“We can work from a customer’s recipe, or we can provide recipe formulation development—whatever the customer needs, as we have a great research and development team with both experience and food industry knowledge,” notes Leahy.

Primary products processed at Leahy Orchards includes: applesauce; fresh apple slices/dices; as well as apple turnover and pie filling.

“We also have a line dedicated to producing baby food which includes a wide range of fruits and vegetables,” mentions Leahy.

Leahy Orchards produces over 450 SKUs (stockkeeping units), with the main packaging formats include PET (Polyethylene terephthalate) plastic jars, 100 ounce cans, four ounce cups, and 90 gram pouches.

“We have an aseptic line that can handle multiple formats giving our products a shelf life of two years in ambient temperatures,” Leahy says. “Our aseptic package formats include 20 liter bag-in-box, 220 liter bag-in-metal-drum, and a 1,200 liter bag in a plastic or corrugated tote.”

Leahy Orchards produces and distributes its products to further manufacturers, bakeries, foodservice segments, and retailers.

“Our applesauce products can be found in hospitals, correctional centers, schools, public and private organizations,“ notes Leahy, adding that for the retail market it prefers not to muddy the competitive waters and instead does private brands and co-packing for its customers.

Leahy says the company does respect its environment, and of course, its employees, but even though there is family at its core, Leahy Orchards encourages common sense while daring to innovate and regularly access how the business and markets are performing “We certainly aren’t the type of company that sits back and then reacts to the marketplace,” says Leahy. “We’re actually a very proactive company, and we are always looking for ways to improve our business in the near-term, as well as the long term.”

Leahy Orchards operates one production facility and three warehouses in and around the Franklin area for a combined 380,000 square feet of operation.

Along with administration, the headquarters also houses the company’s processing plant and shipping area; the other three warehouses store finished products ready for the U.S. market, with two of those facilities feature temperature- and atmosphere-controlled storage capable of holding up to 25,000 bins of fruit, plus an additional 15,000 bins in a true cold section.

Leahy Orchards has effective product quality controls in place to ensure its brands and those of its customers provide nothing but sweet applesauce goodness, noting that when it comes to food quality and food safety, the applesauce manufacturer is certified to the nines, possessing:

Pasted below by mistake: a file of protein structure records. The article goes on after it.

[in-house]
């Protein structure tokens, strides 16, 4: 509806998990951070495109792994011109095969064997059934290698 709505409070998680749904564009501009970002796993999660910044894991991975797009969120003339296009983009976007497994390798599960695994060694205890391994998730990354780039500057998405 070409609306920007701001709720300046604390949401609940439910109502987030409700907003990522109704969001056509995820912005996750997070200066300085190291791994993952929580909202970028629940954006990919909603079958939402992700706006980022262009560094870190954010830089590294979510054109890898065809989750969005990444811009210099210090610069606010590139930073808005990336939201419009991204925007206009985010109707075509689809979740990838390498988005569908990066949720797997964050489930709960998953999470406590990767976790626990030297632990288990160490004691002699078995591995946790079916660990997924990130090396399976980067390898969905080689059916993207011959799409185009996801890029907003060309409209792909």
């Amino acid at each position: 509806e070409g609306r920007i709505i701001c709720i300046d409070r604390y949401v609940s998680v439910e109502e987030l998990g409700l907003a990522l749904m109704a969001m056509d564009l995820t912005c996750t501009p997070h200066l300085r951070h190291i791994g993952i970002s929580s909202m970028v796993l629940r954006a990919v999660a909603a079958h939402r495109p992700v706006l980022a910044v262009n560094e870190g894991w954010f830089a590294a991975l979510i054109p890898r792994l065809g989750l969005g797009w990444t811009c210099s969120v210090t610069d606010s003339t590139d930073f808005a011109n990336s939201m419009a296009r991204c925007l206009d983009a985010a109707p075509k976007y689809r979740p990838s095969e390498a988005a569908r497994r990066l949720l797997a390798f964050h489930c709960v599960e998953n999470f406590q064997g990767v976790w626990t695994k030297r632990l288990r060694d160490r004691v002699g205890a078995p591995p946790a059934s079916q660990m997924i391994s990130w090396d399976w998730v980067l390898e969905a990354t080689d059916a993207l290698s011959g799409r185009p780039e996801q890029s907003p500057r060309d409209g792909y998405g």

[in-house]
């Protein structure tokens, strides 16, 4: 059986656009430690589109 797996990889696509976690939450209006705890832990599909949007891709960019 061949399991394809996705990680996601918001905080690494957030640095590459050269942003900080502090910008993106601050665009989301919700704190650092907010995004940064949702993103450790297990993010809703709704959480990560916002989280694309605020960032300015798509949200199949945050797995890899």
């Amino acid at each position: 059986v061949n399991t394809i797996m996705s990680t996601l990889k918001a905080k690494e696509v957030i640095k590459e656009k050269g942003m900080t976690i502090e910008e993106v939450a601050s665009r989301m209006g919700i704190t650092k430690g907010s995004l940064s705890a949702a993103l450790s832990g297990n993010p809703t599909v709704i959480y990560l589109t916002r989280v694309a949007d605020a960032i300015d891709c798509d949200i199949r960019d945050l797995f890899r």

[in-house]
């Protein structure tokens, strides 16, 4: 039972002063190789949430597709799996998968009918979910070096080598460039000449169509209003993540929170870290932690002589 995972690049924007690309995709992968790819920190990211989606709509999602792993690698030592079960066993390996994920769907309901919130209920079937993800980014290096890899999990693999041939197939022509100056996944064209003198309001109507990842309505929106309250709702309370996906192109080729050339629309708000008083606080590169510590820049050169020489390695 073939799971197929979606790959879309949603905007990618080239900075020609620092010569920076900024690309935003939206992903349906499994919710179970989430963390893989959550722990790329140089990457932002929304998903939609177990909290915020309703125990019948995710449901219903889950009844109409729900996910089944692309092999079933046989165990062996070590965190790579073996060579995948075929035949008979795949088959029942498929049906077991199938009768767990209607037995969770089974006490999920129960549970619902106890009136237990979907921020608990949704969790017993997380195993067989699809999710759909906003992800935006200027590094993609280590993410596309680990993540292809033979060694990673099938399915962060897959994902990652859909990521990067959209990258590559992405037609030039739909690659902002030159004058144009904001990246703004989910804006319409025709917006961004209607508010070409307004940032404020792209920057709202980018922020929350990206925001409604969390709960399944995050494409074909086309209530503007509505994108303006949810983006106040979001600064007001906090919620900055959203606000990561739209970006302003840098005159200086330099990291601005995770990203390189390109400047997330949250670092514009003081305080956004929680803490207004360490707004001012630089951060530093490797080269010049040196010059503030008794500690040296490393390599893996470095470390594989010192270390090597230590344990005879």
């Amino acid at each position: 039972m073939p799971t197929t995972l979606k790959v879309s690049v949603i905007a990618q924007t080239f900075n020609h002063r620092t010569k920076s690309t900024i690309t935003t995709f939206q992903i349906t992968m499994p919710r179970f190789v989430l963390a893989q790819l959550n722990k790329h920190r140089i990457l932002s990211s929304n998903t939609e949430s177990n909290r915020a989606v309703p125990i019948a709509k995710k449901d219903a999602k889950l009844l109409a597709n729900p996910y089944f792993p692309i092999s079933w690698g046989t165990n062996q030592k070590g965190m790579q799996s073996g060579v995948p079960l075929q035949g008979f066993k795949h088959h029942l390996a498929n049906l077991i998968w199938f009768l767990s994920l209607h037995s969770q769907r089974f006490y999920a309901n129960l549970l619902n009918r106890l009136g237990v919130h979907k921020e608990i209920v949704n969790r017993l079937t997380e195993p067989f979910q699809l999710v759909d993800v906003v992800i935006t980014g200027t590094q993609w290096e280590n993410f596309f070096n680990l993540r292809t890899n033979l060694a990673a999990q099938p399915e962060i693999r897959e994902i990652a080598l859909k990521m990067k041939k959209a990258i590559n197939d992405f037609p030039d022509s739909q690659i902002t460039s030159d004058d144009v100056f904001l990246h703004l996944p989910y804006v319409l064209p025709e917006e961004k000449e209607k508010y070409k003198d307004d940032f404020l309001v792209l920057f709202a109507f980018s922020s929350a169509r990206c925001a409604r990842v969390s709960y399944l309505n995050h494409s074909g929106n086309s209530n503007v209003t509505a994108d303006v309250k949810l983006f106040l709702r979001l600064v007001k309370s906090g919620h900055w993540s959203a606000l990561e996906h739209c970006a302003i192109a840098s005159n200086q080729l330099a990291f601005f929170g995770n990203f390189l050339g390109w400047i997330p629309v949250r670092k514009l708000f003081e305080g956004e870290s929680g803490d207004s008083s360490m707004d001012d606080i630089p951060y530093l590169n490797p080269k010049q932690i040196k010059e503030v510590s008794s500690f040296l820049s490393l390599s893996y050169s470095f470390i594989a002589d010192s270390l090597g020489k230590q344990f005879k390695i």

• the OCCP (Organic Crop Producers Processors) certification for its line of organic products;
  • HACCP (Hazard Analysis Critical Control Points) certification from the CFIA (Canadian Food Inspection Agency) in 2004—now an international standard for food safety and quality;
  • SQF Level 3 food safety and quality management system certification from SAI Global Certification Services;
  • Organic certification from Ecocert;
  • Certified Products Accreditation from Aliments du Quebec;
  • PEP certification from the Canada Border Service Agency ensuring protection of legitimate trade, and;
  • C-TPAT certification providing U.S. customs and border protection

“The autumn is our busiest time, with ‘back-to-school’ and harvest time occurring,” Leahy mentions.

He continues: “In the past, we have added shifts or updated equipment—and we still will—but we are looking at more integrated planning through data analysis on our ERP (enterprise resource planning) system that we developed internally partnered with EVsoft.”

Most of the Leahy Orchard production facility is automated, with nine lines producing: jar; cup; baby-food; pulp; pie-filling; aseptic; two pouch lines and a multipac line for specialty orders like display-ready pallets for promotions.

While its jar line produces the 24- and 48-ounce PET jars for the retail market and 100 oz tins for the food service industry, the new pouch line at Leahy Orchards is being used to produce just one size, though it can be expanded per customer or market requirements.

“The pouch line is currently geared for the retail market, and was introduced because of demands from our customers,” says Leahy...